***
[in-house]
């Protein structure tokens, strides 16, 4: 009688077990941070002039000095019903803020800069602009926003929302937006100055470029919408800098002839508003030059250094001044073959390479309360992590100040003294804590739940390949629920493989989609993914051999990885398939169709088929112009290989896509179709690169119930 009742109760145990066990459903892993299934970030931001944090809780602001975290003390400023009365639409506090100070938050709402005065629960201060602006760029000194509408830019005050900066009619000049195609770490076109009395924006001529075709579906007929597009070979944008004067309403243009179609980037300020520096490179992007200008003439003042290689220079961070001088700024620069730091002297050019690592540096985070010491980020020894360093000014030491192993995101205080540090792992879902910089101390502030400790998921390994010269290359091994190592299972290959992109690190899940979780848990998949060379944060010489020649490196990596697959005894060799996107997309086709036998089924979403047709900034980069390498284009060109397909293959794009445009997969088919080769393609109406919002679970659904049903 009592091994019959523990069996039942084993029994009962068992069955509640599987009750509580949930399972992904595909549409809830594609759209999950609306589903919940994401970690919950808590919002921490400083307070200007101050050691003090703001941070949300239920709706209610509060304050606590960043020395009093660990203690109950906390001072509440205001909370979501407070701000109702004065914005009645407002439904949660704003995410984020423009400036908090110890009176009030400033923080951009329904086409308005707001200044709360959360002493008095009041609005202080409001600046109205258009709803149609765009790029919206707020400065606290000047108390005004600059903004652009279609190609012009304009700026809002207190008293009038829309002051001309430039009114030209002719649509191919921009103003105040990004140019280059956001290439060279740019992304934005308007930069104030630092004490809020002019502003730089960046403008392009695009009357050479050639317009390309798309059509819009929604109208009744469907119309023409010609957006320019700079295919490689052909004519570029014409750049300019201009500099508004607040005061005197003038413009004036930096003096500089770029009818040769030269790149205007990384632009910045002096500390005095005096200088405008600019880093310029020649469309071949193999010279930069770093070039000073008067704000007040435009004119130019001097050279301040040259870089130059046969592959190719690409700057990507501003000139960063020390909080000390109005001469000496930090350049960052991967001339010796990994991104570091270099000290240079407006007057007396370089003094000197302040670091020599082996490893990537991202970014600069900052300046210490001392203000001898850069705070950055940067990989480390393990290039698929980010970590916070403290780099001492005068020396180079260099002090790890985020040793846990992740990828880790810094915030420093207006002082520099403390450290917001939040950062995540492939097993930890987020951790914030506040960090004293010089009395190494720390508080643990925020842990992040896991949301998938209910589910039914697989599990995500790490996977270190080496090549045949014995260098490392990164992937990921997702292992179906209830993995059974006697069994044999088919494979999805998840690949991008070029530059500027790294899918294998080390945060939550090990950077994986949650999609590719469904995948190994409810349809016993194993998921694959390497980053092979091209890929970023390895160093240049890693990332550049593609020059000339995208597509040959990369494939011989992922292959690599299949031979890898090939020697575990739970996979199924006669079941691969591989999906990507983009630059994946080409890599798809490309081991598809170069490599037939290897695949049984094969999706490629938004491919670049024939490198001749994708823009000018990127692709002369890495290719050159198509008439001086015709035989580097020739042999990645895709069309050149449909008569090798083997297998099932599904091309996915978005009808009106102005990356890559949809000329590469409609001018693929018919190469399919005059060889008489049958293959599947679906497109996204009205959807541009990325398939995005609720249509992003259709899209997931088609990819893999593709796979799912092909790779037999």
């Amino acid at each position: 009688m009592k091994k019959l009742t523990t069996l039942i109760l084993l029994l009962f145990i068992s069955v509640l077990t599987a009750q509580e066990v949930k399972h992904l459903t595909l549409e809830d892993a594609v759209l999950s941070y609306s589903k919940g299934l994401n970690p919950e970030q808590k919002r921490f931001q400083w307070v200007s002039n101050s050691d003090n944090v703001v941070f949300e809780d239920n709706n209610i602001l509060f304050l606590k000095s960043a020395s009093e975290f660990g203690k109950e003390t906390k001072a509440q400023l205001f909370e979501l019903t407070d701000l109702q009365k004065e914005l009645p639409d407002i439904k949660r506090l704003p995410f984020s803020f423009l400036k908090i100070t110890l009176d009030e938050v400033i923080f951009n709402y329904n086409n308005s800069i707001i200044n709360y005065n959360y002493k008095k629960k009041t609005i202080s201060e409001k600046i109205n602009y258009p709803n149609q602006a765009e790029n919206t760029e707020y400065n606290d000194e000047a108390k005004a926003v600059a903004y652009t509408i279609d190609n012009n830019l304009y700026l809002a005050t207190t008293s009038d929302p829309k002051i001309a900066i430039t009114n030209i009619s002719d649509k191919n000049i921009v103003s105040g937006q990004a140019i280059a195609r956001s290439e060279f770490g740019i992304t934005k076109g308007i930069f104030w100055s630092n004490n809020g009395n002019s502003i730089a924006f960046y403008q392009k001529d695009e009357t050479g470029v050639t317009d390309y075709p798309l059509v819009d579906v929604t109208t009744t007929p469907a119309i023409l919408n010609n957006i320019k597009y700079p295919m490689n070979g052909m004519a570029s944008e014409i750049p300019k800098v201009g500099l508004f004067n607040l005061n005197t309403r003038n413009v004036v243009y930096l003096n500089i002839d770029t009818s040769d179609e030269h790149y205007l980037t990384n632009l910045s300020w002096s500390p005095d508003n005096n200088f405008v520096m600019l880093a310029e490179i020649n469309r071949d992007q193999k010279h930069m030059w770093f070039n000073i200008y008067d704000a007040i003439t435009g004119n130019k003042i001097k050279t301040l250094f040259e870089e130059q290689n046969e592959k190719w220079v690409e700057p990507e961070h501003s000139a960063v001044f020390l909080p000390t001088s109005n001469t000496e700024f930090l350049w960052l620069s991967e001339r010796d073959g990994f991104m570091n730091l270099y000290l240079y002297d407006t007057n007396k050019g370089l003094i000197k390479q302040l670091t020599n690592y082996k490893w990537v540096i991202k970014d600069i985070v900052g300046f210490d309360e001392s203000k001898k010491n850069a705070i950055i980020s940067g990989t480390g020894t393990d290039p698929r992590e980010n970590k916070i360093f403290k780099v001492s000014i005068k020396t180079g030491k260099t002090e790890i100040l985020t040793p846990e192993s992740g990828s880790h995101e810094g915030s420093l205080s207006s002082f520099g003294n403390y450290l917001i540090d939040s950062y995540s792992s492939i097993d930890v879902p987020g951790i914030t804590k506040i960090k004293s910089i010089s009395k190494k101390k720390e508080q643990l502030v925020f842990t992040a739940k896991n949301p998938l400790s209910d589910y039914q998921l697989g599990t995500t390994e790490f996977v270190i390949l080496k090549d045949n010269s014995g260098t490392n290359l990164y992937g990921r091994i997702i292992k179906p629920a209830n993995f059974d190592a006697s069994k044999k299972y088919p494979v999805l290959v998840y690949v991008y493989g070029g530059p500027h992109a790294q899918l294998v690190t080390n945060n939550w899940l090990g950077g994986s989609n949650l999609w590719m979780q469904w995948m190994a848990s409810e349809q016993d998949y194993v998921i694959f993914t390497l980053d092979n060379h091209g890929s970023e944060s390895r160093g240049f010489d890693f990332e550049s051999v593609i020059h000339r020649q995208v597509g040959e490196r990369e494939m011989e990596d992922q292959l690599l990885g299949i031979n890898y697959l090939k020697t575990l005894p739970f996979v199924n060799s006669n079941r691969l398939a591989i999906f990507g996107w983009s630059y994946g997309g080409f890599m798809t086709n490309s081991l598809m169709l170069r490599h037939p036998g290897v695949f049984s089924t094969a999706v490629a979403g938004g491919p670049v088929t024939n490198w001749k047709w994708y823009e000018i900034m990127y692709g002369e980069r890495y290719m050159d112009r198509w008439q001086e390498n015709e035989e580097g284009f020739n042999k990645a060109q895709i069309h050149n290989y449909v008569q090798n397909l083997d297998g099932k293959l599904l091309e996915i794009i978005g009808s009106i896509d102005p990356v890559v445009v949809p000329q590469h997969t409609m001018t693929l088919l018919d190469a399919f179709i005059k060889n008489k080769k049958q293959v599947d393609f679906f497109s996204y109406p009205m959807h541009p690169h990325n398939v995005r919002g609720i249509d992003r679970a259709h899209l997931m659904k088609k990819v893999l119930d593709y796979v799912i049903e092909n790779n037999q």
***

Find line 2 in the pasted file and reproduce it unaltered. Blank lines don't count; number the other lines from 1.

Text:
């Protein structure tokens, strides 16, 4: 009688077990941070002039000095019903803020800069602009926003929302937006100055470029919408800098002839508003030059250094001044073959390479309360992590100040003294804590739940390949629920493989989609993914051999990885398939169709088929112009290989896509179709690169119930 009742109760145990066990459903892993299934970030931001944090809780602001975290003390400023009365639409506090100070938050709402005065629960201060602006760029000194509408830019005050900066009619000049195609770490076109009395924006001529075709579906007929597009070979944008004067309403243009179609980037300020520096490179992007200008003439003042290689220079961070001088700024620069730091002297050019690592540096985070010491980020020894360093000014030491192993995101205080540090792992879902910089101390502030400790998921390994010269290359091994190592299972290959992109690190899940979780848990998949060379944060010489020649490196990596697959005894060799996107997309086709036998089924979403047709900034980069390498284009060109397909293959794009445009997969088919080769393609109406919002679970659904049903 009592091994019959523990069996039942084993029994009962068992069955509640599987009750509580949930399972992904595909549409809830594609759209999950609306589903919940994401970690919950808590919002921490400083307070200007101050050691003090703001941070949300239920709706209610509060304050606590960043020395009093660990203690109950906390001072509440205001909370979501407070701000109702004065914005009645407002439904949660704003995410984020423009400036908090110890009176009030400033923080951009329904086409308005707001200044709360959360002493008095009041609005202080409001600046109205258009709803149609765009790029919206707020400065606290000047108390005004600059903004652009279609190609012009304009700026809002207190008293009038829309002051001309430039009114030209002719649509191919921009103003105040990004140019280059956001290439060279740019992304934005308007930069104030630092004490809020002019502003730089960046403008392009695009009357050479050639317009390309798309059509819009929604109208009744469907119309023409010609957006320019700079295919490689052909004519570029014409750049300019201009500099508004607040005061005197003038413009004036930096003096500089770029009818040769030269790149205007990384632009910045002096500390005095005096200088405008600019880093310029020649469309071949193999010279930069770093070039000073008067704000007040435009004119130019001097050279301040040259870089130059046969592959190719690409700057990507501003000139960063020390909080000390109005001469000496930090350049960052991967001339010796990994991104570091270099000290240079407006007057007396370089003094000197302040670091020599082996490893990537991202970014600069900052300046210490001392203000001898850069705070950055940067990989480390393990290039698929980010970590916070403290780099001492005068020396180079260099002090790890985020040793846990992740990828880790810094915030420093207006002082520099403390450290917001939040950062995540492939097993930890987020951790914030506040960090004293010089009395190494720390508080643990925020842990992040896991949301998938209910589910039914697989599990995500790490996977270190080496090549045949014995260098490392990164992937990921997702292992179906209830993995059974006697069994044999088919494979999805998840690949991008070029530059500027790294899918294998080390945060939550090990950077994986949650999609590719469904995948190994409810349809016993194993998921694959390497980053092979091209890929970023390895160093240049890693990332550049593609020059000339995208597509040959990369494939011989992922292959690599299949031979890898090939020697575990739970996979199924006669079941691969591989999906990507983009630059994946080409890599798809490309081991598809170069490599037939290897695949049984094969999706490629938004491919670049024939490198001749994708823009000018990127692709002369890495290719050159198509008439001086015709035989580097020739042999990645895709069309050149449909008569090798083997297998099932599904091309996915978005009808009106102005990356890559949809000329590469409609001018693929018919190469399919005059060889008489049958293959599947679906497109996204009205959807541009990325398939995005609720249509992003259709899209997931088609990819893999593709796979799912092909790779037999």